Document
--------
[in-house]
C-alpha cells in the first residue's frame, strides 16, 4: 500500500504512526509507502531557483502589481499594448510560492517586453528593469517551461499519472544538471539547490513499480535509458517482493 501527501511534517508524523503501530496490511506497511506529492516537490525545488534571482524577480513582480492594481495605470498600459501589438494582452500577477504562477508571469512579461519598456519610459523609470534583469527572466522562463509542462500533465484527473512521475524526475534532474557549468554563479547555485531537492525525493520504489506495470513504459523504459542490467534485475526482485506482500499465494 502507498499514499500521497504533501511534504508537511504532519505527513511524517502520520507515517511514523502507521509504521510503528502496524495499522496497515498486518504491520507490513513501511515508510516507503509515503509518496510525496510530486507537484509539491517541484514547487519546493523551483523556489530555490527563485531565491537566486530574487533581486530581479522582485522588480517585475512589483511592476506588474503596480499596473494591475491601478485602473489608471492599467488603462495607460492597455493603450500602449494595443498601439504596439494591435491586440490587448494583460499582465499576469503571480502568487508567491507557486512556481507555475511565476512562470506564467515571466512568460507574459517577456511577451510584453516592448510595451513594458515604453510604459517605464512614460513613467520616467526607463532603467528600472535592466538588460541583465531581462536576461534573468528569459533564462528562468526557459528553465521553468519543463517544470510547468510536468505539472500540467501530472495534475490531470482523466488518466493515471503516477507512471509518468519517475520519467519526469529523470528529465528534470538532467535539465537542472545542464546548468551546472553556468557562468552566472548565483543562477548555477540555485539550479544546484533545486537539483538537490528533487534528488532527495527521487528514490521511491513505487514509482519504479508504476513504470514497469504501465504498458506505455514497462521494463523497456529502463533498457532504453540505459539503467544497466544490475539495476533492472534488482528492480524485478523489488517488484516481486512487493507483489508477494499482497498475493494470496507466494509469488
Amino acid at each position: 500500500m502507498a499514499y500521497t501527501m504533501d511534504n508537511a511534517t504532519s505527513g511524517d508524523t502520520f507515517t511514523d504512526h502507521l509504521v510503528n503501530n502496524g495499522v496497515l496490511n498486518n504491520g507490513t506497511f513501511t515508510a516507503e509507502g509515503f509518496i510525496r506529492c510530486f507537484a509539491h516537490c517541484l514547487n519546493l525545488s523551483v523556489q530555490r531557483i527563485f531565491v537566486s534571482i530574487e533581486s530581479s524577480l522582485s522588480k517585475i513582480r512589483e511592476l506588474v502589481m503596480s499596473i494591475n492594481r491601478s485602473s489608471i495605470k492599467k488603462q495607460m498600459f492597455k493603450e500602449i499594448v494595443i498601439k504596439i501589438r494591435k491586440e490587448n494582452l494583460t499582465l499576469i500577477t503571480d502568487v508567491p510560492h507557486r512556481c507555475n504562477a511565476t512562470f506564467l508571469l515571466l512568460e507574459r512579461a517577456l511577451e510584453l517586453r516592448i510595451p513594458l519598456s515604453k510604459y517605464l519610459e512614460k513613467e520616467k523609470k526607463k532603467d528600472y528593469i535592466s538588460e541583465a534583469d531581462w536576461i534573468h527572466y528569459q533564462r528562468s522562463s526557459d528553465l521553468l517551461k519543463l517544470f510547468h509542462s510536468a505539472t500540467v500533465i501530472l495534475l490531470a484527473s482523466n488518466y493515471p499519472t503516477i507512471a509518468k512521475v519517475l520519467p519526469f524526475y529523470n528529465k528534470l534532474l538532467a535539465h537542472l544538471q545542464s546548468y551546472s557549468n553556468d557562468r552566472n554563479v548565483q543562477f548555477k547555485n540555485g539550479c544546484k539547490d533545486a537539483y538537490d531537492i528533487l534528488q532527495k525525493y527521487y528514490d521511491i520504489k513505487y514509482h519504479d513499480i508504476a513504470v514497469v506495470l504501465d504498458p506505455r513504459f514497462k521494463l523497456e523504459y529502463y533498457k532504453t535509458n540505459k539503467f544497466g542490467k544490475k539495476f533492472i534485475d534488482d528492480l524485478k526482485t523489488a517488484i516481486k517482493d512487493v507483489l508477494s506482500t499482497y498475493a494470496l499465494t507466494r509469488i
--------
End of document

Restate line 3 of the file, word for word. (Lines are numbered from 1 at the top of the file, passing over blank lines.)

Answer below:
Amino acid at each position: 500500500m502507498a499514499y500521497t501527501m504533501d511534504n508537511a511534517t504532519s505527513g511524517d508524523t502520520f507515517t511514523d504512526h502507521l509504521v510503528n503501530n502496524g495499522v496497515l496490511n498486518n504491520g507490513t506497511f513501511t515508510a516507503e509507502g509515503f509518496i510525496r506529492c510530486f507537484a509539491h516537490c517541484l514547487n519546493l525545488s523551483v523556489q530555490r531557483i527563485f531565491v537566486s534571482i530574487e533581486s530581479s524577480l522582485s522588480k517585475i513582480r512589483e511592476l506588474v502589481m503596480s499596473i494591475n492594481r491601478s485602473s489608471i495605470k492599467k488603462q495607460m498600459f492597455k493603450e500602449i499594448v494595443i498601439k504596439i501589438r494591435k491586440e490587448n494582452l494583460t499582465l499576469i500577477t503571480d502568487v508567491p510560492h507557486r512556481c507555475n504562477a511565476t512562470f506564467l508571469l515571466l512568460e507574459r512579461a517577456l511577451e510584453l517586453r516592448i510595451p513594458l519598456s515604453k510604459y517605464l519610459e512614460k513613467e520616467k523609470k526607463k532603467d528600472y528593469i535592466s538588460e541583465a534583469d531581462w536576461i534573468h527572466y528569459q533564462r528562468s522562463s526557459d528553465l521553468l517551461k519543463l517544470f510547468h509542462s510536468a505539472t500540467v500533465i501530472l495534475l490531470a484527473s482523466n488518466y493515471p499519472t503516477i507512471a509518468k512521475v519517475l520519467p519526469f524526475y529523470n528529465k528534470l534532474l538532467a535539465h537542472l544538471q545542464s546548468y551546472s557549468n553556468d557562468r552566472n554563479v548565483q543562477f548555477k547555485n540555485g539550479c544546484k539547490d533545486a537539483y538537490d531537492i528533487l534528488q532527495k525525493y527521487y528514490d521511491i520504489k513505487y514509482h519504479d513499480i508504476a513504470v514497469v506495470l504501465d504498458p506505455r513504459f514497462k521494463l523497456e523504459y529502463y533498457k532504453t535509458n540505459k539503467f544497466g542490467k544490475k539495476f533492472i534485475d534488482d528492480l524485478k526482485t523489488a517488484i516481486k517482493d512487493v507483489l508477494s506482500t499482497y498475493a494470496l499465494t507466494r509469488i